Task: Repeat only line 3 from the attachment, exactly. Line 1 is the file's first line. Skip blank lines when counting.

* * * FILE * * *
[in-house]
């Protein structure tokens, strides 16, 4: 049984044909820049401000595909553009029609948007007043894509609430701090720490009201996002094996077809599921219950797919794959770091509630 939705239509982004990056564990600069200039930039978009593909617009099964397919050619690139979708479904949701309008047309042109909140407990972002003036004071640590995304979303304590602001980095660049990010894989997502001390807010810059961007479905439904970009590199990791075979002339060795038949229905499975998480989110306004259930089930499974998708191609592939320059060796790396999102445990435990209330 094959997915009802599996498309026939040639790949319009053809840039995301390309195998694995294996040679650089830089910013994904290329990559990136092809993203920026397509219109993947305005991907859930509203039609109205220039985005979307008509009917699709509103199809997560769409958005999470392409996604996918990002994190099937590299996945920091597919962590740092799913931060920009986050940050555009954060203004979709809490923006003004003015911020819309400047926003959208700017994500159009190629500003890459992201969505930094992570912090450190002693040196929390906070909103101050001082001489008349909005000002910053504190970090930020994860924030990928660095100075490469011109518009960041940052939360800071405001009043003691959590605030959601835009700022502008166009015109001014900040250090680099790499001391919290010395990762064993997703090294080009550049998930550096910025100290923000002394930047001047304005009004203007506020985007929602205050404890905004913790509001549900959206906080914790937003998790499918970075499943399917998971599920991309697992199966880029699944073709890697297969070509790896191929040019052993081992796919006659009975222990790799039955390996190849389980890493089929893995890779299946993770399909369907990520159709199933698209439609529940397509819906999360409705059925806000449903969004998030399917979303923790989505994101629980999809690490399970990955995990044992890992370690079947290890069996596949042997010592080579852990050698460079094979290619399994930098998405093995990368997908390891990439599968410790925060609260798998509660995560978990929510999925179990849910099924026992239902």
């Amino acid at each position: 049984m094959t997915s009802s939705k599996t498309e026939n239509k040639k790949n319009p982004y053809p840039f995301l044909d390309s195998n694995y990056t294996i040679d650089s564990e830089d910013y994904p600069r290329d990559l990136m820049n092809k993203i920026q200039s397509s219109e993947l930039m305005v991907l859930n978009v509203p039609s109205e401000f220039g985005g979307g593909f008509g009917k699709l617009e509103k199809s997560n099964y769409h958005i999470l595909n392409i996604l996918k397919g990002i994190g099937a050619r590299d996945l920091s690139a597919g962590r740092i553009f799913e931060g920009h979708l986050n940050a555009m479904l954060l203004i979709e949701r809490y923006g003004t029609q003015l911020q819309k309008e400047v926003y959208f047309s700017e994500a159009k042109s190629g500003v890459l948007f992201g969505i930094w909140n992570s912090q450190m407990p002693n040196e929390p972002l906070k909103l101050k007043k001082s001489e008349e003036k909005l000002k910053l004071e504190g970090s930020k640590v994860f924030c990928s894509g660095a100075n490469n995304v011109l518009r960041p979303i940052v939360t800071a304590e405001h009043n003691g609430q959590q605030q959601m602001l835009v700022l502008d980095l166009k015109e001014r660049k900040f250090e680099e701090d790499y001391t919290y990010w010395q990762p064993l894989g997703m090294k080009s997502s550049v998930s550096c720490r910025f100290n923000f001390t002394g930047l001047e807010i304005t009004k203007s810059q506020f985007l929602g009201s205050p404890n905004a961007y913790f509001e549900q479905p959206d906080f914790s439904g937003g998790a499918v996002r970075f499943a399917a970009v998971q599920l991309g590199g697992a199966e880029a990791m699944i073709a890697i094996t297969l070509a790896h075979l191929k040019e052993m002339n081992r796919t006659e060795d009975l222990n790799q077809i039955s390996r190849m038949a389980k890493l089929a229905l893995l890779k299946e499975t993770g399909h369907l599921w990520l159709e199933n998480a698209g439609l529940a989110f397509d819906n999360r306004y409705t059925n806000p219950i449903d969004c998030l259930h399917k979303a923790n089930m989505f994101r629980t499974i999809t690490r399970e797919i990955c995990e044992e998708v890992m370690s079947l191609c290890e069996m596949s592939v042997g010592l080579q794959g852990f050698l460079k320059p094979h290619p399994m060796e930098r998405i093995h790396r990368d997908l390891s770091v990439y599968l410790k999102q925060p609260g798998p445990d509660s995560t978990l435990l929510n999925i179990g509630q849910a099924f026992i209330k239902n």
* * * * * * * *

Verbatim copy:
């Amino acid at each position: 049984m094959t997915s009802s939705k599996t498309e026939n239509k040639k790949n319009p982004y053809p840039f995301l044909d390309s195998n694995y990056t294996i040679d650089s564990e830089d910013y994904p600069r290329d990559l990136m820049n092809k993203i920026q200039s397509s219109e993947l930039m305005v991907l859930n978009v509203p039609s109205e401000f220039g985005g979307g593909f008509g009917k699709l617009e509103k199809s997560n099964y769409h958005i999470l595909n392409i996604l996918k397919g990002i994190g099937a050619r590299d996945l920091s690139a597919g962590r740092i553009f799913e931060g920009h979708l986050n940050a555009m479904l954060l203004i979709e949701r809490y923006g003004t029609q003015l911020q819309k309008e400047v926003y959208f047309s700017e994500a159009k042109s190629g500003v890459l948007f992201g969505i930094w909140n992570s912090q450190m407990p002693n040196e929390p972002l906070k909103l101050k007043k001082s001489e008349e003036k909005l000002k910053l004071e504190g970090s930020k640590v994860f924030c990928s894509g660095a100075n490469n995304v011109l518009r960041p979303i940052v939360t800071a304590e405001h009043n003691g609430q959590q605030q959601m602001l835009v700022l502008d980095l166009k015109e001014r660049k900040f250090e680099e701090d790499y001391t919290y990010w010395q990762p064993l894989g997703m090294k080009s997502s550049v998930s550096c720490r910025f100290n923000f001390t002394g930047l001047e807010i304005t009004k203007s810059q506020f985007l929602g009201s205050p404890n905004a961007y913790f509001e549900q479905p959206d906080f914790s439904g937003g998790a499918v996002r970075f499943a399917a970009v998971q599920l991309g590199g697992a199966e880029a990791m699944i073709a890697i094996t297969l070509a790896h075979l191929k040019e052993m002339n081992r796919t006659e060795d009975l222990n790799q077809i039955s390996r190849m038949a389980k890493l089929a229905l893995l890779k299946e499975t993770g399909h369907l599921w990520l159709e199933n998480a698209g439609l529940a989110f397509d819906n999360r306004y409705t059925n806000p219950i449903d969004c998030l259930h399917k979303a923790n089930m989505f994101r629980t499974i999809t690490r399970e797919i990955c995990e044992e998708v890992m370690s079947l191609c290890e069996m596949s592939v042997g010592l080579q794959g852990f050698l460079k320059p094979h290619p399994m060796e930098r998405i093995h790396r990368d997908l390891s770091v990439y599968l410790k999102q925060p609260g798998p445990d509660s995560t978990l435990l929510n999925i179990g509630q849910a099924f026992i209330k239902n």